My faith is more than a cultural artifact

One of my Sunday habits is reading the New York Time’s columnists. I enjoy Maureen Dowd’s snarky column, I like Thomas Friedman’s political commentary on the Middle East, and I usually enjoy Nicholas Kristof’s compassion world news coverage, he usually covers area of great distress that are not necessarily making headline news. Kristof is the kind of reporter that is humble in his style and gentle in his rebuke, even. I usually appreciate his writing. I appreciate his willingness to go out on a limb and be bold (he supported the U.S. attacking Syria, even).

This Sunday’s column was no different. It started with a religion quiz, where he wrote a few paragraphs about religion with twenty explicit errors. He wondered if people could identify them. His point was that many “secularists” as he termed them could not identify the mistakes. He was writing about the importance of understanding faith because faith and religion is still important to much of the world. My favorite quotation:

“Secularists sometimes believe religious knowledge doesn’t matter because the world is leaving faith behind. Really? Faith is elemental in much of the world, including large swaths of America.”

I agree with Kristof’s premise. In fact, I noticed such indifference and summary dismissal of faith on the wildly popular Cosmos. (That actually insighted a Facebook discussion that proved my point that sometimes even people that don’t profess faith in God can be as bad about spreading their message as Christians sometimes are.) It is a frustrating reality that Christians and other people can be so easily dismissed, even by so-called religious experts.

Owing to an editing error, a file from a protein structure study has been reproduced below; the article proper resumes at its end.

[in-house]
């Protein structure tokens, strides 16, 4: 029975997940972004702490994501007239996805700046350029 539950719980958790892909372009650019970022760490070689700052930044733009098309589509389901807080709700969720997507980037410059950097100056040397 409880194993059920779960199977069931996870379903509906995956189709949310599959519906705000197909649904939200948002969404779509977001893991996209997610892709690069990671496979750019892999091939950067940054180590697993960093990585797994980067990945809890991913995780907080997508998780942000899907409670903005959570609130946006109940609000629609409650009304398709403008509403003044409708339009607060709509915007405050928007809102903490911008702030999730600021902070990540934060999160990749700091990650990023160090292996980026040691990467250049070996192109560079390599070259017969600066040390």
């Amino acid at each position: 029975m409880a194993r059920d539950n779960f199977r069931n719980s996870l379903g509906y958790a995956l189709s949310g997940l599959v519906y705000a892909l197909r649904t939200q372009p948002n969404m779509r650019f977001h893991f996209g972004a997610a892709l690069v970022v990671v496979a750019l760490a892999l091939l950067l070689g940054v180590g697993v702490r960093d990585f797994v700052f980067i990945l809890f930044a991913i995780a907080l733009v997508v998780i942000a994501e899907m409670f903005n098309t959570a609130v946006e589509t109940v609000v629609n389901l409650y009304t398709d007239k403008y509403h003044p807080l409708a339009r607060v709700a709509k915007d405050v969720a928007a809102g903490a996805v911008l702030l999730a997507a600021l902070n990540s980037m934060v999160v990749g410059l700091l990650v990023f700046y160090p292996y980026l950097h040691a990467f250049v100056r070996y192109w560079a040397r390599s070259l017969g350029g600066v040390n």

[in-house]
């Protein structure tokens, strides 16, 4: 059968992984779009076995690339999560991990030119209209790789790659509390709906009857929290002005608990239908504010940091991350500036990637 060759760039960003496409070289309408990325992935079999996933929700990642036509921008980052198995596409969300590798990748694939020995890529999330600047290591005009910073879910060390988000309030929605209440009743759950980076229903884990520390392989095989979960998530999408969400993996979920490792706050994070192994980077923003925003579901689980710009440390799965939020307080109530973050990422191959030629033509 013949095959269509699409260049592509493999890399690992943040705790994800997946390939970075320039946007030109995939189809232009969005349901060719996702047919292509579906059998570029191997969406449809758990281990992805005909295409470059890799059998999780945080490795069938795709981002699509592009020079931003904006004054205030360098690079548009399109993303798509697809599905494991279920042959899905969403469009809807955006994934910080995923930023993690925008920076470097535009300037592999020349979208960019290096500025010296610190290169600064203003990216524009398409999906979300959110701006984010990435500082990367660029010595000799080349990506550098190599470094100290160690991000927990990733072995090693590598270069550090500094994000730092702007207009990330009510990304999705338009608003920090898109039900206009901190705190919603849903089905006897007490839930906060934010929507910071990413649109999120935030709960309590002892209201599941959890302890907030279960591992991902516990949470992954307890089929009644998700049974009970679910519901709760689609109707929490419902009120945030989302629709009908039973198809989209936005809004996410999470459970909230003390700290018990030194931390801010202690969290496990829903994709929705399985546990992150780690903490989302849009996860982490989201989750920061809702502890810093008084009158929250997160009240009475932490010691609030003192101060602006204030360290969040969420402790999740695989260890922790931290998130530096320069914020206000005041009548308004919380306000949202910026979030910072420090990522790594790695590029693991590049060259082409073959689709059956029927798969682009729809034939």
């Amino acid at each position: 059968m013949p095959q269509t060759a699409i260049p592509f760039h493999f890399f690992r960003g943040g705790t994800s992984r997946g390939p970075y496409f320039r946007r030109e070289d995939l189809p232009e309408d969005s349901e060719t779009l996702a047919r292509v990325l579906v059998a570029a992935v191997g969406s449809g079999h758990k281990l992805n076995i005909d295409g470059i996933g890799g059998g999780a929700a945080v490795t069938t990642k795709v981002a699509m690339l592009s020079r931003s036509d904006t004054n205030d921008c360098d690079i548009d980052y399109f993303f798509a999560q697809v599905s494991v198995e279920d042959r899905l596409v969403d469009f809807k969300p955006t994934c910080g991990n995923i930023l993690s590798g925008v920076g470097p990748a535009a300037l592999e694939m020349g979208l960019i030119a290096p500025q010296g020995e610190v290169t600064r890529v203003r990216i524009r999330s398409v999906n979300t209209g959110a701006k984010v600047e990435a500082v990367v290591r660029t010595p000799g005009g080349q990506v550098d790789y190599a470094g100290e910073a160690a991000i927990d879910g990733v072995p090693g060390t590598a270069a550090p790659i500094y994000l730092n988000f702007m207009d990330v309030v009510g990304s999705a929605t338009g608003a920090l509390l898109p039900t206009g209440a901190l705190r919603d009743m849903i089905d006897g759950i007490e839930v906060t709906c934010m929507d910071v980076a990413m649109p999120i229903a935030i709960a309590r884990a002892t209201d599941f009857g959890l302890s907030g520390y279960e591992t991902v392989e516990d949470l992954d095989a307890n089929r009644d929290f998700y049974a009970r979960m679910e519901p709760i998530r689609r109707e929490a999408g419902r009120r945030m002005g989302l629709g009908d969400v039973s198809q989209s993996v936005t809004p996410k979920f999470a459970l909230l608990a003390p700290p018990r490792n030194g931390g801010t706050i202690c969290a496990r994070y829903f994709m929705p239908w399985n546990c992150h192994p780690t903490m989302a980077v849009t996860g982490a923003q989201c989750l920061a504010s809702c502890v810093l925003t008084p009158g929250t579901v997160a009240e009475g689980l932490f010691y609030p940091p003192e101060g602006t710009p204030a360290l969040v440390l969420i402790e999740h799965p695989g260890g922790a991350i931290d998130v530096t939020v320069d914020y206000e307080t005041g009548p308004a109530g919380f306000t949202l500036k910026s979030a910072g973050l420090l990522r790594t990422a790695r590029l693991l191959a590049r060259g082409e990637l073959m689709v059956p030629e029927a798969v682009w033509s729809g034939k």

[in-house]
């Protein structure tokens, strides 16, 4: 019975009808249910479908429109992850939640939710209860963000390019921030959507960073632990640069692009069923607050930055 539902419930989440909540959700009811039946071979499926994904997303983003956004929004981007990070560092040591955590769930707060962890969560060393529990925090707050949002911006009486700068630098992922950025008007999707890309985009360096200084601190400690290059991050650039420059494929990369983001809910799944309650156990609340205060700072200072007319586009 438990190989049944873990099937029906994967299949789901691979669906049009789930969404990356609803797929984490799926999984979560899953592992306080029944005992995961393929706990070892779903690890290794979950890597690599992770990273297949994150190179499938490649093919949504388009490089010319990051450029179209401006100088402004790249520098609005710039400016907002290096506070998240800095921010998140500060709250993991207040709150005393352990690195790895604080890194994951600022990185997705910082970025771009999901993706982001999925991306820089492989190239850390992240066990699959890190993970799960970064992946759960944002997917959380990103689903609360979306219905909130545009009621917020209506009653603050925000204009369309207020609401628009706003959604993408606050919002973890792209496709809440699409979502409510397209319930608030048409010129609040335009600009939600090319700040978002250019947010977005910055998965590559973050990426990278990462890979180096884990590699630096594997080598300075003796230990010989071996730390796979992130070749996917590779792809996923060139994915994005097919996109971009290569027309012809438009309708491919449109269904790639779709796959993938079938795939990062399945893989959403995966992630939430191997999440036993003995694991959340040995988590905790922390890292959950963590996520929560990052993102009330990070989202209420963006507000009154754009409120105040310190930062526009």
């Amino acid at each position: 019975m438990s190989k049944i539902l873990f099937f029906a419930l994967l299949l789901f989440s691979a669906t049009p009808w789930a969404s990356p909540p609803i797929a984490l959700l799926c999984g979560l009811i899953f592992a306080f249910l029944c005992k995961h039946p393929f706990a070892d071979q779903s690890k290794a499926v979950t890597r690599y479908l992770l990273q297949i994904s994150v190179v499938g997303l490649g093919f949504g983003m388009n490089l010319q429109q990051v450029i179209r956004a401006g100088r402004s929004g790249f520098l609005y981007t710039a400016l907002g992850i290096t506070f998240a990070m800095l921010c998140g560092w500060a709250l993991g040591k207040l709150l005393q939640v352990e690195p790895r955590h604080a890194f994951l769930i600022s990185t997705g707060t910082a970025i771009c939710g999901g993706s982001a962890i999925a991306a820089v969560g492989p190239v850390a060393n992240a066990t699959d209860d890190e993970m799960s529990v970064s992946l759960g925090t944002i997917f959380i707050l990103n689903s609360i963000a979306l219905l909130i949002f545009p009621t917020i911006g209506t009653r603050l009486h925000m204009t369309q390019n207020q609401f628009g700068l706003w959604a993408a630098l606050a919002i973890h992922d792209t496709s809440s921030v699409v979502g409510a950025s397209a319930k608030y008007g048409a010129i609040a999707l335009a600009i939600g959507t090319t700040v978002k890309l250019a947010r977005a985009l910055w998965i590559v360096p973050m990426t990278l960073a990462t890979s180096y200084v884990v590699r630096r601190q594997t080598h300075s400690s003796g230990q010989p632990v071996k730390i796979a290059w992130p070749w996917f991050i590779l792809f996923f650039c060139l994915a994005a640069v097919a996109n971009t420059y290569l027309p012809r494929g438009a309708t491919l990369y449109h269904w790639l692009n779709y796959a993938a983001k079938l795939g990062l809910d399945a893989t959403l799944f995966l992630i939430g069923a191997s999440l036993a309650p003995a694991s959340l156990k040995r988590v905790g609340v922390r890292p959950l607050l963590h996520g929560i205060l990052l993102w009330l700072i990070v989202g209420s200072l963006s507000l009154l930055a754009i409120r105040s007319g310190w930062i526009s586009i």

It seems to me that Kristof is still identifying religion as an aspect of one’s culture—and in that sense, any good anthropologist should know a lot about it. Not surprisingly, Kristof got disemboweled on his Facebook page by the legions of secularists that follow his page and read his columns. My main issue is that my faith isn’t just a byproduct of my culture (I am in fact Egyptian—90 percent of whom are Muslim); it is a matter of divine revelation!

But I suppose when you make a large generalization about any group of people, you’re going to get in trouble. It wasn’t a surprise for me that many Americans knew a lot about religious language and ideas, because the United States uses our longing for faith and a soulful connection to one another to further its indoctrination of us. Robert Bellah called it American civil religion.

Bellah made the argument that the U.S.’s national identity is tied in a faith of its own. Examples of such aren’t just in the Judeo-Christian values that the nation was supposedly founded on, but even language like saying that the President’s power comes from God, or America is God’s chosen nation, phrases like “In God We Trust,” “God Bless America,” “One Nation Under God.”